DU lecturers must get out of comfort zone

They should welcome the semester system

ravikdhar

Ravi Dhar | May 12, 2010



I had hardly got admitted to the Master’s degree programme in English, when the campus got abuzz with the news of the semester system being introduced in Jammu University. There were many apprehensions in the minds of students, particularly the student leaders. And these often took the form of agitations and dharnas, disrupting the even tenor of the academic activities on the campus. Finally, the then vice chancellor of the university convened a meeting of the student representatives and toppers in all the departments, along with experts in educational methodology. The meeting clinched the issue; the fears were shown to be misplaced and concocted and the system was introduced. To this day, it continues without even a whimper of protest from any quarter.

Change always breeds resistance. The status quo is a comfort zone which no one likes to abandon. The more uninformed a person the greater is the resistance. Communication theory speaks of the long span of time innovations take to diffuse among the masses. And true enough, those students behaved like most ordinary people would.

But, it comes as a shock when one gets to read about academics resisting change. Recent reports about some of the teachers of Delhi University, in particular those belonging to the departments of Economics, English, Philosophy, History, Geography and Sociology protesting against the implementation of semester system in Delhi University call up memories of the past. While one can understand the resistance of student leaders who understood little the gains of semester system, it confounds ones understanding as to why dons of a leading university should be up in arms against the semester system. Moreover, what beats comprehension is the fact that there is a gap of around 28 years between the two incidents during which not just the world but also India has moved from one economic and social dispensation to another.

During these 28 years, most of the universities in India and abroad have implemented the semester system successfully. Having worked for over 26 years in various universities in India, I myself have been both a part as well as a witness of this change. Nowhere have I seen teachers or even students rising in arms against the semester system. In fact, my personal experience of the last 26 years tells me that semester system has brought in an element of academic rigour and discipline in programmes of studies at undergraduate as well as postgraduate levels. I still recall how the annual system of education had many pockets of academic lassitude which made me feel disorientated as an undergraduate student. Incidentally, I happened to top at the undergraduate level in the university.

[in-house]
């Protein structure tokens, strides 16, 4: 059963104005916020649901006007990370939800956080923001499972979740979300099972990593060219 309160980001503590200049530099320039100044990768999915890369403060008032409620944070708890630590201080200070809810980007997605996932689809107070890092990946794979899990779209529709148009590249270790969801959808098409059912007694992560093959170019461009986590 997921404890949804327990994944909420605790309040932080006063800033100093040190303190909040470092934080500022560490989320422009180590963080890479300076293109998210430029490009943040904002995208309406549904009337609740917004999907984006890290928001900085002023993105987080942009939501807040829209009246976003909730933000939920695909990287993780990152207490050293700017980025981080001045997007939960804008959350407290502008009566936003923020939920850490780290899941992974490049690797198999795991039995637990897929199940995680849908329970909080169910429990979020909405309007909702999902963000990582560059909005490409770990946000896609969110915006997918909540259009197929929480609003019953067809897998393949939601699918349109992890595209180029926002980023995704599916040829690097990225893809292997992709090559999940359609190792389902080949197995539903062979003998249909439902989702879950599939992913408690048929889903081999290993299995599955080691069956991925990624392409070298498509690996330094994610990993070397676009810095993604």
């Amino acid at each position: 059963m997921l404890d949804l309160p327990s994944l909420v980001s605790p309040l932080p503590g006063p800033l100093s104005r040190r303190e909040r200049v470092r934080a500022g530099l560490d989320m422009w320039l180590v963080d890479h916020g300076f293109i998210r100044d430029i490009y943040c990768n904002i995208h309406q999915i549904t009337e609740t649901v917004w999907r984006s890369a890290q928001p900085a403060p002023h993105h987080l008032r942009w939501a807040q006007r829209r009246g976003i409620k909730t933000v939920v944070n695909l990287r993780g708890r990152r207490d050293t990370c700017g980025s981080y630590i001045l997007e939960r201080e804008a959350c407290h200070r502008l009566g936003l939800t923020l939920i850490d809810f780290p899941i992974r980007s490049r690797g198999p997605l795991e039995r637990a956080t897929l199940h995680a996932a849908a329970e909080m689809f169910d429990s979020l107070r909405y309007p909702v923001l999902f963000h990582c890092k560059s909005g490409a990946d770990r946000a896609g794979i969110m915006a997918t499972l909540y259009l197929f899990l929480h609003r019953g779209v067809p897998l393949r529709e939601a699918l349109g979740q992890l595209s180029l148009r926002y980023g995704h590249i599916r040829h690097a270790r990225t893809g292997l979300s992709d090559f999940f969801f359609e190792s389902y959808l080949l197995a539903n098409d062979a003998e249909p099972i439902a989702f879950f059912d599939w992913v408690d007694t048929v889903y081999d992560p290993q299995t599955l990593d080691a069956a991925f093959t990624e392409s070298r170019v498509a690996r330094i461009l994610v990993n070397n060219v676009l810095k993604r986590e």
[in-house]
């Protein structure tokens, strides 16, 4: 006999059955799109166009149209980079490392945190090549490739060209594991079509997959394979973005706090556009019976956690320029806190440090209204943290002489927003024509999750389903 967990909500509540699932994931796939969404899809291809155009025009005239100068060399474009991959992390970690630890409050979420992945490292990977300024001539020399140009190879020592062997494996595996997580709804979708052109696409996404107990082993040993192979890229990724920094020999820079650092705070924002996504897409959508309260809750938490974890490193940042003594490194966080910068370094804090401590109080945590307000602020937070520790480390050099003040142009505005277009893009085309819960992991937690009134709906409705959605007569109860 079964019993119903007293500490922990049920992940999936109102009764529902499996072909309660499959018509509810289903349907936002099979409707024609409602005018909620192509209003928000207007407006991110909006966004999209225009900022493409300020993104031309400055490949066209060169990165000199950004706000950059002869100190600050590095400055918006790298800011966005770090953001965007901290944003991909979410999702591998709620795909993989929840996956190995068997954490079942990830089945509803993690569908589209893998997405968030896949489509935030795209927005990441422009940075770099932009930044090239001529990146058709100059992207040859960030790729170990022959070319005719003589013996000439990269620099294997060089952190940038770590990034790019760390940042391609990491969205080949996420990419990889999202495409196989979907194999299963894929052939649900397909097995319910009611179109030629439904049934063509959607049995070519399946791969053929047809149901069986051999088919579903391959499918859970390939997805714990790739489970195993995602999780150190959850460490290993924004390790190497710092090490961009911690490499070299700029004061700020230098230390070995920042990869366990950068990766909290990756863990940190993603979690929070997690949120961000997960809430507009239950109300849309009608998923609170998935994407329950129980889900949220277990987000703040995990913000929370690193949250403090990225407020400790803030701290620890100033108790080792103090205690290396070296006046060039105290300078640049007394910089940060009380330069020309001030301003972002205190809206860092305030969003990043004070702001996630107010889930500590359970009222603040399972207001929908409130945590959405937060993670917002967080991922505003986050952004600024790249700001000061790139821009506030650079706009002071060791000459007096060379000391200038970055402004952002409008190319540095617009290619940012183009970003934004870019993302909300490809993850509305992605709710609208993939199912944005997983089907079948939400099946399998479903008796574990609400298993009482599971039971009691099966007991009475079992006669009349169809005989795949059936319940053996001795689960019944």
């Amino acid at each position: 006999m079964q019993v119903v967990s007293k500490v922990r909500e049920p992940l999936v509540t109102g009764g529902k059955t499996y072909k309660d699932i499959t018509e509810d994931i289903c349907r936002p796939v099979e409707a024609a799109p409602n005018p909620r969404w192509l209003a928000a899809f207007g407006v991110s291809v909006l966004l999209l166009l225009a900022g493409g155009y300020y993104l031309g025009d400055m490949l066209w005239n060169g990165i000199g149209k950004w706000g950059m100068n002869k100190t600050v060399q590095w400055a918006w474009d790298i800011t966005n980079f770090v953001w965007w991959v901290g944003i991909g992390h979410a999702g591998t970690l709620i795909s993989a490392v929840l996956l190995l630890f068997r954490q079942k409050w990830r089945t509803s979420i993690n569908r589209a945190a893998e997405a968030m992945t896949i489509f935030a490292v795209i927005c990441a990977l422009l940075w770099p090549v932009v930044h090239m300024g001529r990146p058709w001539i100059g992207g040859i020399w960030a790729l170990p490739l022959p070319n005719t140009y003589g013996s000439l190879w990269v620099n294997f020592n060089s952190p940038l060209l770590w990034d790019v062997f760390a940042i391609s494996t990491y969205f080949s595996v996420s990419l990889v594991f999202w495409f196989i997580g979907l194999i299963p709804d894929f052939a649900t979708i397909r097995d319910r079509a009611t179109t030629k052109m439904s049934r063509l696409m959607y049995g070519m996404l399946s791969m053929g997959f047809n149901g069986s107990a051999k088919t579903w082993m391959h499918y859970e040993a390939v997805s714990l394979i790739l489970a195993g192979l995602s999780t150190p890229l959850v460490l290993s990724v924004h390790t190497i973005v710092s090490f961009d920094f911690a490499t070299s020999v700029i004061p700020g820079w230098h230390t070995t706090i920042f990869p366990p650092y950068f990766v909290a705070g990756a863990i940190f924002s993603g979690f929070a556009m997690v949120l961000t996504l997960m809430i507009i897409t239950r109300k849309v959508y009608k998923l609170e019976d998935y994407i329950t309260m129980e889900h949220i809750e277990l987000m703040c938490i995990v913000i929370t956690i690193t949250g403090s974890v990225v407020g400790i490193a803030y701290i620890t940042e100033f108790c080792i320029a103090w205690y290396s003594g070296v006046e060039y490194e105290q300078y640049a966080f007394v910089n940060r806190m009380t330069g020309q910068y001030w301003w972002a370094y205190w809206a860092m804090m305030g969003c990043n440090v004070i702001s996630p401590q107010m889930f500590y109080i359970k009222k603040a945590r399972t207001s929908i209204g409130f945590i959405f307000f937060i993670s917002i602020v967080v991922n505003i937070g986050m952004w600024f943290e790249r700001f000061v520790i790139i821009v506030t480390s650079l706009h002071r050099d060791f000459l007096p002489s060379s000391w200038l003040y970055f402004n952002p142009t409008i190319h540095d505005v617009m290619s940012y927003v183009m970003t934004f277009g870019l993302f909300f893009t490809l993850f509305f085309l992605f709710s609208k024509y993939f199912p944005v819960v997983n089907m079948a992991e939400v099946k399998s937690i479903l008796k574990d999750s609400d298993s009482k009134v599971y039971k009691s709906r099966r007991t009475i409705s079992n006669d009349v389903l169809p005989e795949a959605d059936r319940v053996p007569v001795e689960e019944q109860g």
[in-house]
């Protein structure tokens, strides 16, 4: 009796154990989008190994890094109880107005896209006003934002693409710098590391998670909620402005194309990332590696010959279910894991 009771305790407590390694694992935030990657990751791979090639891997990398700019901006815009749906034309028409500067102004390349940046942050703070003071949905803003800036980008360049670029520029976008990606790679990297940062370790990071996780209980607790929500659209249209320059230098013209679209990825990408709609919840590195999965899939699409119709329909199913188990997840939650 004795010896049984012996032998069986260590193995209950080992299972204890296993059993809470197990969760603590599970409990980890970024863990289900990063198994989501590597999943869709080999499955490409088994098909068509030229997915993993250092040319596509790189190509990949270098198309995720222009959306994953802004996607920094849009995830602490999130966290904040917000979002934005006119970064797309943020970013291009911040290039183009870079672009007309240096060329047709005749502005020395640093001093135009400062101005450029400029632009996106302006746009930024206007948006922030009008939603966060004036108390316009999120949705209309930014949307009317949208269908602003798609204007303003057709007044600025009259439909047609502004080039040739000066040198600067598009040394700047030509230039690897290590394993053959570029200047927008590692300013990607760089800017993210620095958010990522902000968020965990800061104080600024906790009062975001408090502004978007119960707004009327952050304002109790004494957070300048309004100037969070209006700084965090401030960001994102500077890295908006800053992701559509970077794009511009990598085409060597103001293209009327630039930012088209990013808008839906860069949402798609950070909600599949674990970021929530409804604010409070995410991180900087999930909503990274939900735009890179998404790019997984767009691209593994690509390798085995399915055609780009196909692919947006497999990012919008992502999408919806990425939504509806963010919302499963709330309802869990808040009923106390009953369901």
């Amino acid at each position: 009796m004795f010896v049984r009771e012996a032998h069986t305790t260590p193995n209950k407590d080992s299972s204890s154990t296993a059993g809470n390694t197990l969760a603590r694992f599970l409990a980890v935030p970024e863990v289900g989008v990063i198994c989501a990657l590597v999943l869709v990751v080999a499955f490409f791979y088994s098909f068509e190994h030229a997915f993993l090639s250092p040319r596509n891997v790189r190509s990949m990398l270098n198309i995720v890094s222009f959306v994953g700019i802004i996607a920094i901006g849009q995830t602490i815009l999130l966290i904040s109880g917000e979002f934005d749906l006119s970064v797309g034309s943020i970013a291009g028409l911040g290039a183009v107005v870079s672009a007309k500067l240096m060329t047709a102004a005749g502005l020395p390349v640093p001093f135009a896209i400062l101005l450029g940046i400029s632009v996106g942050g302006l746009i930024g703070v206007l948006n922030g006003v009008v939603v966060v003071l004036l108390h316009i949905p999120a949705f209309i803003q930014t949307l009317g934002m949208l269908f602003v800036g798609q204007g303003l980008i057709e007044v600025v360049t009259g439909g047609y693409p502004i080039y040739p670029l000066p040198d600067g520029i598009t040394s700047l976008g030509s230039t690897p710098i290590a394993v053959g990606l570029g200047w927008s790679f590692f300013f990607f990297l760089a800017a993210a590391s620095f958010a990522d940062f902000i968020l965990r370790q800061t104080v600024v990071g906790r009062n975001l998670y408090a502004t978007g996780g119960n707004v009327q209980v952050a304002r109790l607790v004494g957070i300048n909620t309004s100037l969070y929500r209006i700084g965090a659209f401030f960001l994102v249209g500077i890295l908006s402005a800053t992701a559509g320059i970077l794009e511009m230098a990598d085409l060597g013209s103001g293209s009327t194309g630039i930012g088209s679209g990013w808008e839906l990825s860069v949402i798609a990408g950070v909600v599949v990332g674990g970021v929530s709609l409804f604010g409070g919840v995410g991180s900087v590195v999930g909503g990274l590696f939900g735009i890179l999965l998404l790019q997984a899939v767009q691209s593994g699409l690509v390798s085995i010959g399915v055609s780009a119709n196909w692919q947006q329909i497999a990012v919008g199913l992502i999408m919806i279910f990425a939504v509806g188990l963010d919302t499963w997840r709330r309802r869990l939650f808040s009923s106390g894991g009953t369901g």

The resistance of DU teachers to the semester system is, therefore, baffling. But, perhaps it is not all that baffling too. The annual system of education at the undergraduate level has been such as to hardly challenge the teaching and the learning abilities of the teacher and the taught. As a result, it has created a lot of spare and idle time for both. While each of the students have utilitised this spare time in their own ways depending on their proclivities and passions, the teachers too have followed suit. A major section of the students have largely wasted away this time in pointless activities. But not so the teachers. Many of them have taken up assignments which can further boost their financial position. In fact, the joke goes that a teacher was once asked by a principal regarding what was his side business, the teacher came out with the pert reply that it was teaching in his college. While one cannot fault such teachers for their desire to pep up their incomes, keeping in mind the high cost of living in a metropolis like Delhi, one can not at the same time approve of such ventures when the government has been more than bountiful in taking care of the teaching community by giving them handsome scales of pay as per the Sixth Pay Commission.

It is high time we all recognise our duties. India has one of the lowest human development indices. The only way we can contribute to raising this index and making our country as great as it was in the aeonic past is by dedicating ourselves to work for the good of our community and our nation. Teachers are very well placed in this noble task. By educating students in right earnest in stead of squabbling over the increase in workload on account of the introduction of the semester system, they can transform the landscape of this nation. This may entail the sacrifice of our personal and individual privileges and sources of income but it will be highly rewarding to see the efflorescence of educated youth in place of illiterate and semi literate youth in the country.
 

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